Friday, November 25, 2005

Robert Pratt, Newspaperman, Author of UFO Books, Articles, Dies at 79

Bob Pratt Casual
By Michael Browning
The Palm Beach Post

     Earth and outer space, home and visitors from afar, are bound to come up when friends and relatives of Robert V. Pratt come to the Dorsey-E. Earl Smith Funeral Home this afternoon from 4-6 p.m. to meet his widow, Faith, and discuss his passing.

     Mr. Pratt was an evangelist for UFOs. The Lake Worth resident wrote about them in manifold articles for The National Enquirer. He published two books about them, UFO Danger Zone: Terror and Death in Brazil - Where Next? in 1996 and Night Siege: The Hudson Valley UFO Sightings, in 1987.

     He traveled the world, often at his own expense, interviewing eyewitnesses to extraterrestrial objects that he described as often behaving cruelly and capriciously, dropping globes of fire, he said, on innocent farmers in Brazil.

     He never saw one single solitary UFO in his entire life, but he came to believe in them passionately. It was a belief even his own wife did not share, though she stayed married to him for 50 years.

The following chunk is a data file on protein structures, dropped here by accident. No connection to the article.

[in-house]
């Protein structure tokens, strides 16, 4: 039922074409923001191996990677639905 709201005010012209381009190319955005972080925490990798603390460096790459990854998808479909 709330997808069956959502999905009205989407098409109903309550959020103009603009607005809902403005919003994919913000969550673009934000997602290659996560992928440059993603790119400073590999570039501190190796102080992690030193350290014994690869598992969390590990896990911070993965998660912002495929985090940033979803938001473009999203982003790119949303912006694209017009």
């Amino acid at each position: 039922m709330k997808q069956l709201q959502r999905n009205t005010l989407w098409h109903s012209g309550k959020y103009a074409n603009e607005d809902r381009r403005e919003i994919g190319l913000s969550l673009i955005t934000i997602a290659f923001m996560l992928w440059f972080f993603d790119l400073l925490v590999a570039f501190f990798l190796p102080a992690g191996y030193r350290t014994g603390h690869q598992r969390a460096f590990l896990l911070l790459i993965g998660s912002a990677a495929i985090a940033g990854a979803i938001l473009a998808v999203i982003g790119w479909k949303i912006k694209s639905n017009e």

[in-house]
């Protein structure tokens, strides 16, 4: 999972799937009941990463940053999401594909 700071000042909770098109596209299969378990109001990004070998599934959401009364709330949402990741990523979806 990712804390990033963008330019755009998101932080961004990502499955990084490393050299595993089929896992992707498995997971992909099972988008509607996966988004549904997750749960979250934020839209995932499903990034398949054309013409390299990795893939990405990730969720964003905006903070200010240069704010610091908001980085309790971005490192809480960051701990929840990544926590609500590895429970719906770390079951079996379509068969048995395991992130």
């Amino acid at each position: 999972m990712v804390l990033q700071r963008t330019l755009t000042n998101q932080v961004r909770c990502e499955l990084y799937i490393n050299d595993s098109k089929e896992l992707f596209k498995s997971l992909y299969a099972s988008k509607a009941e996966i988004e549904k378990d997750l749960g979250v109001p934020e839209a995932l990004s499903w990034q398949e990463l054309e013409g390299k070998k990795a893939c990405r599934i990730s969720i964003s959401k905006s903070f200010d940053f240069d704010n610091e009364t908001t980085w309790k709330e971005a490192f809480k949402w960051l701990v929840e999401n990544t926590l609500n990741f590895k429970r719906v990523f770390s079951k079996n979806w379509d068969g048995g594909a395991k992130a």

"The first 30 years you squabble. The 20 years after that are wonderful," Faith Pratt said Thursday, shedding tears on Thanksgiving Day. "He would leave me notes, saying things like "You are my love." '

     Mr. Pratt was a very curious man. His own self-written obituary, edited by his wife, says he died Monday, November 21, 2005, at a local hospital following a brief illness. He was 79. He worked for many newspapers for 48 years.

     But the last eight years of his professional career were the strangest. After decades in mainstream journalism, he switched to tabloid journalism and became convinced that UFOs were real.

     Interest turned to belief. Belief became obsession. Mr. Pratt ultimately claimed to have talked to more than 2,000 people who had had UFO experiences.

     During the six years he worked as a UFO reporter for the Enquirer, he traveled to Brazil four times.

     In recognition of his research in Brazil, on May 3, 2003, at a conference in the city of Curitiba in southern Brazil, he was given a diploma naming him an Ufólogo Brasileiro Honorário or Honorary Brazilian Ufologist. Seventy-eight Brazilian ufologists signed the diploma, his wife said.

     She never went with him to Brazil, and she never shared his belief in UFOs.

     "No," she declared. "I didn't care about them. I cared about him."

     In addition to his wife, Mr. Pratt is survived by his son, Alan Collins Pratt of New York. Another son, Robert Scott Pratt, died in 1975 at 17. A cousin, Richard Taylor of Boca Raton, and numerous nieces and nephews in California also survive him.

     The Dorsey-E. Earl Smith Funeral Home is at 3041 Kirk Road in Lake Worth.

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